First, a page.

On a without salary basis

UCLA advertised an academic job with no pay.

The job listing for an assistant adjunct professor was very clear: “The Department of Chemistry and Biochemistry at UCLA seeks applications for an assistant adjunct professor on a without salary basis.  Applicants must understand there will be no compensation for this position.”

Sure, that seems normal. Skip minimum wage: we’re talking no pay at all.

The listing went on to describe what the person hired could expect: “Responsibilities will include: teaching according to the instructional needs of the department. Qualified candidates will have a Ph.D. in chemistry, biochemistry, or equivalent discipline and have significant experience and strong record in teaching chemistry or biochemistry at the college level. The University of California, Los Angeles and the Department of Chemistry and Biochemistry are interested in candidates who are committed to the highest standards of scholarship and professional activities, and to the development of a campus climate that supports equality and diversity.”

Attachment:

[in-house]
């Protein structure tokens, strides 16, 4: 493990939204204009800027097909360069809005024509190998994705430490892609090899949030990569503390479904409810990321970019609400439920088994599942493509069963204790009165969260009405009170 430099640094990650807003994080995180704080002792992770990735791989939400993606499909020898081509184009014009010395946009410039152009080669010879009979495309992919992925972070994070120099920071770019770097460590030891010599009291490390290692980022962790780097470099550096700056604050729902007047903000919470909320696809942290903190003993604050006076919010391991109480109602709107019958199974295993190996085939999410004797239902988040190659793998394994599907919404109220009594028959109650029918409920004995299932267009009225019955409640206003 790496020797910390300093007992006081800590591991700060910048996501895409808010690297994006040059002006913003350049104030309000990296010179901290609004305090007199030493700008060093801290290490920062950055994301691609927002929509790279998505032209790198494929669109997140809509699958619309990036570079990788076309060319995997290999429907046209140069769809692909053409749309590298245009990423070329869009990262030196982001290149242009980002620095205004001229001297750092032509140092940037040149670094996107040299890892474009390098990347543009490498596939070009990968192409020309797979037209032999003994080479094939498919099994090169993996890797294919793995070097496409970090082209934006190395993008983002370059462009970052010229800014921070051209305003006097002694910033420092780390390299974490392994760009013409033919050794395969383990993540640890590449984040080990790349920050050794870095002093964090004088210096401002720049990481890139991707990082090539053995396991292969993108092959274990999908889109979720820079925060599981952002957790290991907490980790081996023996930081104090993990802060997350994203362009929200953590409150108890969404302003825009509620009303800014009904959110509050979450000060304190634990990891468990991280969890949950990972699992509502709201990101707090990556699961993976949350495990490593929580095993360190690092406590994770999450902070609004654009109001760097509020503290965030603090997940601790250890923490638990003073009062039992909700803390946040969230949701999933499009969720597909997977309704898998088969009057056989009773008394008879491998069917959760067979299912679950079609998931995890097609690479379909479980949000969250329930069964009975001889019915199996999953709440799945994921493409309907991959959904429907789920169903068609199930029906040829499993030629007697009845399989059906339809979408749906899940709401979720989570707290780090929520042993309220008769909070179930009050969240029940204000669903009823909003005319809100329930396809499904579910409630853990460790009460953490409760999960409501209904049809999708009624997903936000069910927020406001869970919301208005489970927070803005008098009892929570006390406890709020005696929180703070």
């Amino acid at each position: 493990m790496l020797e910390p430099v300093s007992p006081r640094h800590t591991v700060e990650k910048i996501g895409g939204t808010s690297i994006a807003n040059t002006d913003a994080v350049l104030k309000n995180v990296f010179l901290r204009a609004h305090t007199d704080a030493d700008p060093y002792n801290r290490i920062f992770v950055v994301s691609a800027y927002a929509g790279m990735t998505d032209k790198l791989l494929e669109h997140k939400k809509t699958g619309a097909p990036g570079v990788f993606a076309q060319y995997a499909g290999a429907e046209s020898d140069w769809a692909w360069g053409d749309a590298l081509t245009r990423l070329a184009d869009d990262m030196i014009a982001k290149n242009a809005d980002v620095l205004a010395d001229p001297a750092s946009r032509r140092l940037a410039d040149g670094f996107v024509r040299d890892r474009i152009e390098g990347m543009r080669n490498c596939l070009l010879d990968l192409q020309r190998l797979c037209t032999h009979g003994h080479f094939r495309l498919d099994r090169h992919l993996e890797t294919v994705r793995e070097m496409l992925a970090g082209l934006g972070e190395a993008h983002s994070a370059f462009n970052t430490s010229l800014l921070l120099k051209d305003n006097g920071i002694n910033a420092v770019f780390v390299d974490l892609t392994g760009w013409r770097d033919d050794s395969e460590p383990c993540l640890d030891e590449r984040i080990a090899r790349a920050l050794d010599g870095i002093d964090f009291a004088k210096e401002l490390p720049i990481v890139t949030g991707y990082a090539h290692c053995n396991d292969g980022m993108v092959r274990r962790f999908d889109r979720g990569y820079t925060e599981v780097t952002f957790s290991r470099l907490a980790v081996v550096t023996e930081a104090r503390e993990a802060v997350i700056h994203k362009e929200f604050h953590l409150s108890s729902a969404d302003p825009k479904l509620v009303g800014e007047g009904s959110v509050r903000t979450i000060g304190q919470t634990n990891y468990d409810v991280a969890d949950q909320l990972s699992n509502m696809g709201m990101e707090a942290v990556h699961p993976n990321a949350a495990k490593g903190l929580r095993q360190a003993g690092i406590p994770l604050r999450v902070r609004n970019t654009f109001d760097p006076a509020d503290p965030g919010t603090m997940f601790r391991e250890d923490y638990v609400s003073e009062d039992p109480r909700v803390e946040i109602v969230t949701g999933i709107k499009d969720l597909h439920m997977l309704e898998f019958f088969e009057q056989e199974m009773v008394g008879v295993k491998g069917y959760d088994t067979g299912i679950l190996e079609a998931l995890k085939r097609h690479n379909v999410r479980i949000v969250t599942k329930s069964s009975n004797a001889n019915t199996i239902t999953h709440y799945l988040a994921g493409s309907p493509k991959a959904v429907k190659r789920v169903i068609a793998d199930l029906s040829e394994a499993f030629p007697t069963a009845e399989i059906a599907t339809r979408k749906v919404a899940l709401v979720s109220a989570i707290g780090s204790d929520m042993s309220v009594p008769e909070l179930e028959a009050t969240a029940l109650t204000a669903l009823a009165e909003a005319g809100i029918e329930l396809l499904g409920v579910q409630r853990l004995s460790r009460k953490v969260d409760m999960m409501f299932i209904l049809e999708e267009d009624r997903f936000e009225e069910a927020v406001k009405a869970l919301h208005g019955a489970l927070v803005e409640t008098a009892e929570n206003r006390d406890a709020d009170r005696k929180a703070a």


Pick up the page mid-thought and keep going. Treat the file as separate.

All that, for $00,000 dollars a year. (This works out to $00.00 an hour.)

Candidates were asked to submit a CV, cover letter, a statement of teaching (and an optional statement of research) and three to five letters of reference.

UCLA wants the best, in exchange for nothing at all.

They got some angry emails. They’d tell us how many but that requires expensive math skills.

And of course several people compared the unpaid position for an academic with a Ph.D. to the $4 million salary the university pays its head men’s basketball coach, Mick Cronin.

Basketball is important. Simple.

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